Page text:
New London Café: Lakeside’s own salon

September 30, 2014


Annie Walchuk

Zenith City Weekly


Tom Walchuk is in Denver for the Colorado Fear Fest. His wife, Annie, is filling in as a guest columnist. Tom will return October 21.


Nestled in the Lakeside neighborhood in Duluth, New London Café sits directly across from the Lakewalk at 4721 East Superior Street.


Once an advertising company, and for years a pet store in the ’70s, this building is now a convenient place for runners, cyclers, dog-walkers, and rollerbladers to grab a cup of joe and catch up with friends.


The staff is kind and courteous. Most are from the neighborhood and walk or bike to work. Groups, such as the gentlemen’s breakfast club, meet regularly for coffee, cards, and conversation. There’s a ladies’ sewing club and talk of starting a neighborhood book club.


Part of the café’s charm lies in its menu. All the items are cleverly named after Lakeside streets, establishments, and parks. For breakfast, there is the Greysolon Eggs Combo—two eggs any style, toast, bacon, ham, or sausage—or the Hawk Ridge French Toast Platter—two thick slices of cinnamon fritter toast, battered, fried, and served with two eggs and bacon, ham, or sausage. The bacon is crisp and the sausage high quality, natural in flavor and not overly salty.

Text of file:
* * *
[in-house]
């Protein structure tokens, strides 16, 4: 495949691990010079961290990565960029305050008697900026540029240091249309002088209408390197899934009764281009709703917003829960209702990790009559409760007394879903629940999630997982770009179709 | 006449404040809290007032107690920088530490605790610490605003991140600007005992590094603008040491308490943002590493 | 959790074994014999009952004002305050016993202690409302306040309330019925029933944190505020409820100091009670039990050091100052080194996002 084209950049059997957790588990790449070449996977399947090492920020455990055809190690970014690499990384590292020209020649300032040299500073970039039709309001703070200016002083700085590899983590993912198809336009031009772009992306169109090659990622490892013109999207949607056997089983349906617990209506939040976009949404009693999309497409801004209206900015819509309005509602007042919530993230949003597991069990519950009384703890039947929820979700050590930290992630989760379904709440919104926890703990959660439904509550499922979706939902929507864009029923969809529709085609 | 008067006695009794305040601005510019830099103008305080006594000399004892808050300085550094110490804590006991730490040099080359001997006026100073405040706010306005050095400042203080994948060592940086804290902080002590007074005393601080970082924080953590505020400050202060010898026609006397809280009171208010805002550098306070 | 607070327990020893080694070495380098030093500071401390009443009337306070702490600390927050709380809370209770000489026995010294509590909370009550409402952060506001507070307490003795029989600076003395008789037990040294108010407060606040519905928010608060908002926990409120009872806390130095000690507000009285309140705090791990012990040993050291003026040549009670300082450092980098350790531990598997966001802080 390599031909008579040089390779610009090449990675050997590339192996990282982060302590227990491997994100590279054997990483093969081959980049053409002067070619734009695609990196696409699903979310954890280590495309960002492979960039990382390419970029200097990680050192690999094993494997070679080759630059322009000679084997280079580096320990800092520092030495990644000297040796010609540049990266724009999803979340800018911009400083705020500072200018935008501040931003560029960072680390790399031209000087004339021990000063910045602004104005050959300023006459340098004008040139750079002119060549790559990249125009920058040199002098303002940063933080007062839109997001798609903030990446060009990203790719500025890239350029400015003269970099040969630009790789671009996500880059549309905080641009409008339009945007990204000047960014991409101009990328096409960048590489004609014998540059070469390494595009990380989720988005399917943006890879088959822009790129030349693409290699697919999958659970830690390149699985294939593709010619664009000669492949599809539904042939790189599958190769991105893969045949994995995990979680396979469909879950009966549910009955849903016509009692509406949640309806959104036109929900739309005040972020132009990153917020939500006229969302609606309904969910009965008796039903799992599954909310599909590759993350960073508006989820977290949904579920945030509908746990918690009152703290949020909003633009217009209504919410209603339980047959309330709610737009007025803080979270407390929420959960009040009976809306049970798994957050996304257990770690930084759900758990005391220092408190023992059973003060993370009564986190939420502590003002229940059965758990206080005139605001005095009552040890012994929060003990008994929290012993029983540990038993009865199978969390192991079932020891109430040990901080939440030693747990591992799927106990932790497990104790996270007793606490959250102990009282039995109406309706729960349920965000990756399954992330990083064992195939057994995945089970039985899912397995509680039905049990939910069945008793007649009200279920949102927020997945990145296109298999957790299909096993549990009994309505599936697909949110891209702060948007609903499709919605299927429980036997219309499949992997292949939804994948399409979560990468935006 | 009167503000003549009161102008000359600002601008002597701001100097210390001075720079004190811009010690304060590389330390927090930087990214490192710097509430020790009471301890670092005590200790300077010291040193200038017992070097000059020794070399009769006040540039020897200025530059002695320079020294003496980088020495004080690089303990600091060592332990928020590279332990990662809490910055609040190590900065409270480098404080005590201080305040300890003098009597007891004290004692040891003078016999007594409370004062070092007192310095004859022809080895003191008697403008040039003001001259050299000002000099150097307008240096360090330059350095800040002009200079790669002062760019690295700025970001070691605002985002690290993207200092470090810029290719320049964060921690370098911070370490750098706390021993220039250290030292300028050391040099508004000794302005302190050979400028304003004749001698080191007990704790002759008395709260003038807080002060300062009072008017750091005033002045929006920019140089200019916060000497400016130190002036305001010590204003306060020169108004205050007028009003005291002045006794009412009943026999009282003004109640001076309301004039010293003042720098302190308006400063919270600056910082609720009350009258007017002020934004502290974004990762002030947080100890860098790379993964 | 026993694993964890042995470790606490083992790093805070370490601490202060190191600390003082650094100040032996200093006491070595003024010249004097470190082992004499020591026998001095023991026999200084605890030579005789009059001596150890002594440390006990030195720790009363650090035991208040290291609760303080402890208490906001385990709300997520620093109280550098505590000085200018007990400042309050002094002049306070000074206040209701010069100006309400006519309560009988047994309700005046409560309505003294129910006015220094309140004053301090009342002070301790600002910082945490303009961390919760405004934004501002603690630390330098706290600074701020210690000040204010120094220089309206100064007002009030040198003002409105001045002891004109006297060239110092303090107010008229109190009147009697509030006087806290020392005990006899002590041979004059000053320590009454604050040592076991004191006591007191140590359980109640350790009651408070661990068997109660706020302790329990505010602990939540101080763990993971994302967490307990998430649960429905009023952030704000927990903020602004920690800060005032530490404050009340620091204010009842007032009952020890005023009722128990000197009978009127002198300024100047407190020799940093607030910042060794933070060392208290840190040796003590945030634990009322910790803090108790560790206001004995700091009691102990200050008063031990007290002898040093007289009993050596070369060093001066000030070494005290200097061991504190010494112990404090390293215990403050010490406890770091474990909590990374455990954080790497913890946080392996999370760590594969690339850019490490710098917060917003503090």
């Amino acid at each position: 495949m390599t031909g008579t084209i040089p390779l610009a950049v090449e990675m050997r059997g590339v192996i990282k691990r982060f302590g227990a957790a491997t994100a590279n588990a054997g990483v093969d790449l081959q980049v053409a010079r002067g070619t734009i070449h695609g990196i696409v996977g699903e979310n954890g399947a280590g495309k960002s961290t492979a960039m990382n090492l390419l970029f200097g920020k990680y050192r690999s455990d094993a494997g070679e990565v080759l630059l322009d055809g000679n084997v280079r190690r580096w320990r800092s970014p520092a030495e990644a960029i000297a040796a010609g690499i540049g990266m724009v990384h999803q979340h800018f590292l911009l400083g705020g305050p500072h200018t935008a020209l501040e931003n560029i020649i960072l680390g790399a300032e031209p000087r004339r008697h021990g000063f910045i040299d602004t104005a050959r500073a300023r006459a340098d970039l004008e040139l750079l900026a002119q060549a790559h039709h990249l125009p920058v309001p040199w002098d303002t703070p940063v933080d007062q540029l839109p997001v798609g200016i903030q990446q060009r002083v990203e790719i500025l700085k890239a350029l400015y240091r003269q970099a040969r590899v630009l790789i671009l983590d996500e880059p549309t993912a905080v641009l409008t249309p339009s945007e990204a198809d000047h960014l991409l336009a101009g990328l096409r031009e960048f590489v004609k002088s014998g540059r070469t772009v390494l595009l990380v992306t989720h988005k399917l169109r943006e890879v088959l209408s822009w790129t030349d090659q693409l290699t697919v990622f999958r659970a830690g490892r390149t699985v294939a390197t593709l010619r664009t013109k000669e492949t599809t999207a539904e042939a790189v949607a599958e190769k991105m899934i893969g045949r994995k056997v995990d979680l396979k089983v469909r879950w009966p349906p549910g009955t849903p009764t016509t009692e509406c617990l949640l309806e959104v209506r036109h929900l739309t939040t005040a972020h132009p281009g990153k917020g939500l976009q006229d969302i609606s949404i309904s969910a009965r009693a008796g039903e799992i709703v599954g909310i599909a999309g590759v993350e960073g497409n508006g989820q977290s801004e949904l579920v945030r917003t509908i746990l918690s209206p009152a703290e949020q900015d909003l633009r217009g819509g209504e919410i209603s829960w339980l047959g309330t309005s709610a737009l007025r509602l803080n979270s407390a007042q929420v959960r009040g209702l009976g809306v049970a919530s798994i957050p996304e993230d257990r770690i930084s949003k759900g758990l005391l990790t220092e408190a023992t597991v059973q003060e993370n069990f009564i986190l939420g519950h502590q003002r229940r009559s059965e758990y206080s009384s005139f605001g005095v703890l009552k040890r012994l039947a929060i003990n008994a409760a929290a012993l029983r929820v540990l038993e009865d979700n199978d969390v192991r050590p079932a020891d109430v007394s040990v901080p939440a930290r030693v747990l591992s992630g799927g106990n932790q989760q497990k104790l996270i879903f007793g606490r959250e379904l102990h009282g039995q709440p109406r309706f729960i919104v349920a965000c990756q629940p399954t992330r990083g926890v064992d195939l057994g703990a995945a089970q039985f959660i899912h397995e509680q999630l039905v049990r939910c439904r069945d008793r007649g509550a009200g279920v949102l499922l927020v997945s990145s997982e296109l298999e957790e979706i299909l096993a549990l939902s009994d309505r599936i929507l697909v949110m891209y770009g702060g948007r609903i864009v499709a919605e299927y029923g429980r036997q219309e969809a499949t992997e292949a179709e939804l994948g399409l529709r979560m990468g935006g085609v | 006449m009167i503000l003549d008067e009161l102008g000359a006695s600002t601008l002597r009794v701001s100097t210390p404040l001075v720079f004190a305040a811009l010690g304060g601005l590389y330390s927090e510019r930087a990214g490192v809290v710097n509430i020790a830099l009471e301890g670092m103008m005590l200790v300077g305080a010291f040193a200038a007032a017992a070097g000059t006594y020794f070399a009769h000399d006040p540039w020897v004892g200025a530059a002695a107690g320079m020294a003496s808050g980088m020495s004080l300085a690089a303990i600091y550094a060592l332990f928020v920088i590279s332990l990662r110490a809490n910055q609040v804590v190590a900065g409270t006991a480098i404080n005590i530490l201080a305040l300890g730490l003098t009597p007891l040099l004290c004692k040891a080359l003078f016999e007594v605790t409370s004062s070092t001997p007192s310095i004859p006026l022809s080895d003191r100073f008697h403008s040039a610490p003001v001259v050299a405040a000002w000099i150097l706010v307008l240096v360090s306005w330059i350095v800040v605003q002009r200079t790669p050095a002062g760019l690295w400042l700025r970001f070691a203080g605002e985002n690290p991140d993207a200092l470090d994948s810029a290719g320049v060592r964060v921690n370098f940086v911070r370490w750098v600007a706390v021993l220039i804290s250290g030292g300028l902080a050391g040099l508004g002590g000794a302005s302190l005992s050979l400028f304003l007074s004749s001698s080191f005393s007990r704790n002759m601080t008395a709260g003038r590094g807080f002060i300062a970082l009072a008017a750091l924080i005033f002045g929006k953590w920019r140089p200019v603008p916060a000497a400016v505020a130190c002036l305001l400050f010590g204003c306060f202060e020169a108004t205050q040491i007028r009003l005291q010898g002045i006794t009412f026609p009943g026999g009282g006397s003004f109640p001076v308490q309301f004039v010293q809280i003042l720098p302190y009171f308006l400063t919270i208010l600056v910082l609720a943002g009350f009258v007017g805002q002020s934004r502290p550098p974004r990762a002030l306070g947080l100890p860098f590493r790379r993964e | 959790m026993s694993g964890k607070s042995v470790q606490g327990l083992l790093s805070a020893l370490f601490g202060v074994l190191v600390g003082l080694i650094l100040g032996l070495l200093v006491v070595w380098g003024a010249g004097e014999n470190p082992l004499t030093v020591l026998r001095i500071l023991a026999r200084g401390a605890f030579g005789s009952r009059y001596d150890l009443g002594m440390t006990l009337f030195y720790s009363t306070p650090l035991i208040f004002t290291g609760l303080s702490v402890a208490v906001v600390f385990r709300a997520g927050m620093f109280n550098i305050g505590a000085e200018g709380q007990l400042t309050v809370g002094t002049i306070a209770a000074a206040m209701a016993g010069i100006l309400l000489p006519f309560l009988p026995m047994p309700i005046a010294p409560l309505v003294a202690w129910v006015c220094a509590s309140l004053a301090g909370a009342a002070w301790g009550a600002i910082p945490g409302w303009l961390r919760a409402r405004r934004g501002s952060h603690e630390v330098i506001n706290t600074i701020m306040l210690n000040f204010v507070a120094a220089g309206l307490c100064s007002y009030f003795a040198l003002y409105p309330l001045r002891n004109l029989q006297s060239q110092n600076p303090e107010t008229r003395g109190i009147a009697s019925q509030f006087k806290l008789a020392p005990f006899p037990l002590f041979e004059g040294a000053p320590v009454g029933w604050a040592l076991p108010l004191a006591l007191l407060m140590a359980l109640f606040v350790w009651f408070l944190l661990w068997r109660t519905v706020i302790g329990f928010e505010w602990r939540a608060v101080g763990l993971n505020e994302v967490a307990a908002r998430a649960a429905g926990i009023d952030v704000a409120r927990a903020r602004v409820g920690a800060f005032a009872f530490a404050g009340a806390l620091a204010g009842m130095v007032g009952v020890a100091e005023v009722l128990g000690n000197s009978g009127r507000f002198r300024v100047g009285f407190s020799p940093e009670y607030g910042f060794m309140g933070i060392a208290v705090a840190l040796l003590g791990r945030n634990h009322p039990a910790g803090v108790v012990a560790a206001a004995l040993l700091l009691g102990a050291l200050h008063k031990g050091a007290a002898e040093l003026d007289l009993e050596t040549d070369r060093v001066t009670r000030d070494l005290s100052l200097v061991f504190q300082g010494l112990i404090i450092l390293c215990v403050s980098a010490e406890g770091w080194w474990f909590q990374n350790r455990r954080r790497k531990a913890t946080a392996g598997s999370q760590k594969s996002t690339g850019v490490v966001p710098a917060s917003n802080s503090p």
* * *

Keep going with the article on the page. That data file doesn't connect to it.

Restaurants make very little profit, and making a profit on breakfast is next to impossible, so it’s understandable that an omelet will cost $8 or more.


But many restaurants serve them uncooked in the middle and burned on the outside, with canned mushrooms, so I just spent $8 on something I refuse to eat. At New London Café, an $8 omelet seems like a bargain—the eggs perfectly fluffy and the veggies fresh.


The lunch menu offers classic fare with a modern twist. The Rockridge Club has ham, turkey, bacon, and two kinds of cheese, with chipotle mayo on multi-grain ciabatta. The Stormy Weather Stacker is turkey, roasted garlic and onions, topped with melted Swiss.


The Edmund Fitzgerald, despite being named after the most tragic shipwreck of my childhood, is probably the least exciting item on the menu. A flavorless breaded-walleye sandwich is a staple in Minnesota restaurants. To their credit, New London Café offers a large fillet that can be grilled or deep-fried.


The burger selection is simple, yet diverse in its variety of cheese and toppings. There’s the Tioga Burger with cream cheese and olives; the Oneida Burger with bleu cheese and bacon; and the Avondale Burger with American and Swiss, garlic and onion, served on rye.


The house specialty is the Backpacker Wild Rice Burger, a vegetarian alternative, rich and juicy enough to satisfy carnivores, topped with cheese, onions, and chipotle sauce. At $9.50, the price seems steep for a rice burger, but compared to the prices and quality in the local market, New London Café is quite reasonable.


It is refreshing to find a place where a neighborhood can come together and enjoy good food in a charming atmosphere unique to that neighborhood, making New London Café a rare find indeed. 

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